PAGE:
Learning about plot structure from Disney
As I watched The Princess and the Frog at the cheapie theater, I realized that the plot structure was very similar to the sequel I am writing, which sent little tingles up my spine knowing that I’m doing something right.
So, for those of you who are just beginning to write or want to start, here is a mini-review/lesson for plot structure, taken from The Princess and the Frog. Obviously, we all know that Disney plots work well (and sell!), so I’ll break it down for you. (Note: There will be spoilers from the Disney movie.)
A gripping prologue
A glimpse of the past that identifies the main character's motivation for the rest of the story. One of my writer friends likened a prologue to a fish, poking its head up here and there, revealing details, but is always swimming under the surface of the whole story. In P&F, the prologue is about Tiana's father's advice about working hard and saving money to open his restaurant of dreams. He also said that nothing in life is worth it, if you don't love.
The character development of the hero and heroine
The introduction of the main character, her/his romantic interest, and villain. This part reveals characters' personalities and background. In P&F, we are introduced to Prince Naveen and his quest for a rich bride (because his family lines need to marry into money). We are introduced to the villain and his devious ways. And, of course, we see Tiana and her work ethic.
The next two sections are interchangable
Introduction of a problem
Something that propels the the characters forward and tests their strength...whether it be turning into a frog (like in P&F), or finding a genie's lamp (Aladdin), or becoming a prisoner in a castle (Beauty and the Beast).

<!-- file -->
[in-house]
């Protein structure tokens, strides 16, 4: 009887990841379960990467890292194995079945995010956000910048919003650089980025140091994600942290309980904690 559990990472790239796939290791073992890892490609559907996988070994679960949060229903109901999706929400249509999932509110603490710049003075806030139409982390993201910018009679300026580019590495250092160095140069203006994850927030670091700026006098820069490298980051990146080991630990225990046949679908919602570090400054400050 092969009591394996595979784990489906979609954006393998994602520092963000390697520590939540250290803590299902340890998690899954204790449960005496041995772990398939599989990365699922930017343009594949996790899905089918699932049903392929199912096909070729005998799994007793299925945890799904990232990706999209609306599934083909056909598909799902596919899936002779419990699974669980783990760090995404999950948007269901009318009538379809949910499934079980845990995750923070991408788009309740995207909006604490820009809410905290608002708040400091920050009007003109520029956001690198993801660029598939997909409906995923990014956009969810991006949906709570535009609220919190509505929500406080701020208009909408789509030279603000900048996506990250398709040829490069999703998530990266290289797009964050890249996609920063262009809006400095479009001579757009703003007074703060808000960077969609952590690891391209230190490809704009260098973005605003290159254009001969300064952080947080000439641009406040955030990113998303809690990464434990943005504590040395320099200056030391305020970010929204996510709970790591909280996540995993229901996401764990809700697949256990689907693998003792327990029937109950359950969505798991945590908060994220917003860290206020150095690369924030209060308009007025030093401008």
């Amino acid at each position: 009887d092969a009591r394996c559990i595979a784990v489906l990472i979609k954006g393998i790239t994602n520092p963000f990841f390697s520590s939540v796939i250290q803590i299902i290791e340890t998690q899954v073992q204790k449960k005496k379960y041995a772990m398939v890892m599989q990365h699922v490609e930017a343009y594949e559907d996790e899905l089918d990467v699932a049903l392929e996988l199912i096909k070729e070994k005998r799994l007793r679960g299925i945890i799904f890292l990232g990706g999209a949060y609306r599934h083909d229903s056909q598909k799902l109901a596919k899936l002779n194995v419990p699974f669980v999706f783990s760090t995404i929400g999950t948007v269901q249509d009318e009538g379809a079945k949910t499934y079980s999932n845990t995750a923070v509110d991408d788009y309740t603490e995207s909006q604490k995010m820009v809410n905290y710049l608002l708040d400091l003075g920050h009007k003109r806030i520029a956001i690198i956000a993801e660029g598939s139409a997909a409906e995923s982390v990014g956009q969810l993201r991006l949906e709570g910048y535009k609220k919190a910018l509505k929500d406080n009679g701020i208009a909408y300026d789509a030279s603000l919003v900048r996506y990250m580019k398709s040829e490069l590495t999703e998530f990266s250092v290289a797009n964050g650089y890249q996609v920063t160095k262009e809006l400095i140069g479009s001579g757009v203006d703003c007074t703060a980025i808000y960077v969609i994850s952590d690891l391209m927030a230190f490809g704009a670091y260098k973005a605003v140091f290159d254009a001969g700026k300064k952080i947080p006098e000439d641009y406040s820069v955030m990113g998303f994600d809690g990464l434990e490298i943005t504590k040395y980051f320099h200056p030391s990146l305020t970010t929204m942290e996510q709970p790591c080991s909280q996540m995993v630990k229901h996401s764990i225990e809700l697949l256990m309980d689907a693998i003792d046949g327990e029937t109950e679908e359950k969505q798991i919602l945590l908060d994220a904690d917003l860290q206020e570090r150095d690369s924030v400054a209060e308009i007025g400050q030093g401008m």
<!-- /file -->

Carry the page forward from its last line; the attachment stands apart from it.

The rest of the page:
A meet-up where the main characters immediately either hate each other (like Tiana and Naveen) or love each other (like Ariel and Eric).
This section develops the relationship between the main characters so that they learn to care about each other...possibly falling in love. This section usually involves a mission. In P&F, it's Tiana and Naveen's search for the witch doctor to reverse the frog spell.
There are twists and turns and they all build up to a point, a clash of wills, an epic battle, something that tears the main characters apart. In P&F, it's the fact that the villain has captured Naveen.
The epic battle where one has to rescue the other and/or reveal their true feelings. In P&F, Tiana battles with the villian and rescues Naveen.
Everything is righted and all the questions are answered. This is the part where you know the main characters will live happily ever after.